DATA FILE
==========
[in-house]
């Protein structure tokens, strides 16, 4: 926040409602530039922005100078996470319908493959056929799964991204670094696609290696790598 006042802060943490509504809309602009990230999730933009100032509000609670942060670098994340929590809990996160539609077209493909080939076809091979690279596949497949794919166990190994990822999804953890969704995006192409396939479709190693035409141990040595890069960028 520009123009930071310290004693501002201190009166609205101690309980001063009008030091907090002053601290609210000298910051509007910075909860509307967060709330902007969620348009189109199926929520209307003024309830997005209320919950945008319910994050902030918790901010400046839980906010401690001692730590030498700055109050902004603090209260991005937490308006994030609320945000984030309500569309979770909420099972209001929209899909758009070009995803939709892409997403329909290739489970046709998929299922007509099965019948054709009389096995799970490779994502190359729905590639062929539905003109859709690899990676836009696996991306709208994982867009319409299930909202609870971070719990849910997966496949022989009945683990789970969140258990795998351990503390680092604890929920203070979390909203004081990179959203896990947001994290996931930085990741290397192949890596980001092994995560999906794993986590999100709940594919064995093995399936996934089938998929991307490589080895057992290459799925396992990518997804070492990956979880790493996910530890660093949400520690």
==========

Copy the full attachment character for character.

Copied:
[in-house]
């Protein structure tokens, strides 16, 4: 926040409602530039922005100078996470319908493959056929799964991204670094696609290696790598 006042802060943490509504809309602009990230999730933009100032509000609670942060670098994340929590809990996160539609077209493909080939076809091979690279596949497949794919166990190994990822999804953890969704995006192409396939479709190693035409141990040595890069960028 520009123009930071310290004693501002201190009166609205101690309980001063009008030091907090002053601290609210000298910051509007910075909860509307967060709330902007969620348009189109199926929520209307003024309830997005209320919950945008319910994050902030918790901010400046839980906010401690001692730590030498700055109050902004603090209260991005937490308006994030609320945000984030309500569309979770909420099972209001929209899909758009070009995803939709892409997403329909290739489970046709998929299922007509099965019948054709009389096995799970490779994502190359729905590639062929539905003109859709690899990676836009696996991306709208994982867009319409299930909202609870971070719990849910997966496949022989009945683990789970969140258990795998351990503390680092604890929920203070979390909203004081990179959203896990947001994290996931930085990741290397192949890596980001092994995560999906794993986590999100709940594919064995093995399936996934089938998929991307490589080895057992290459799925396992990518997804070492990956979880790493996910530890660093949400520690």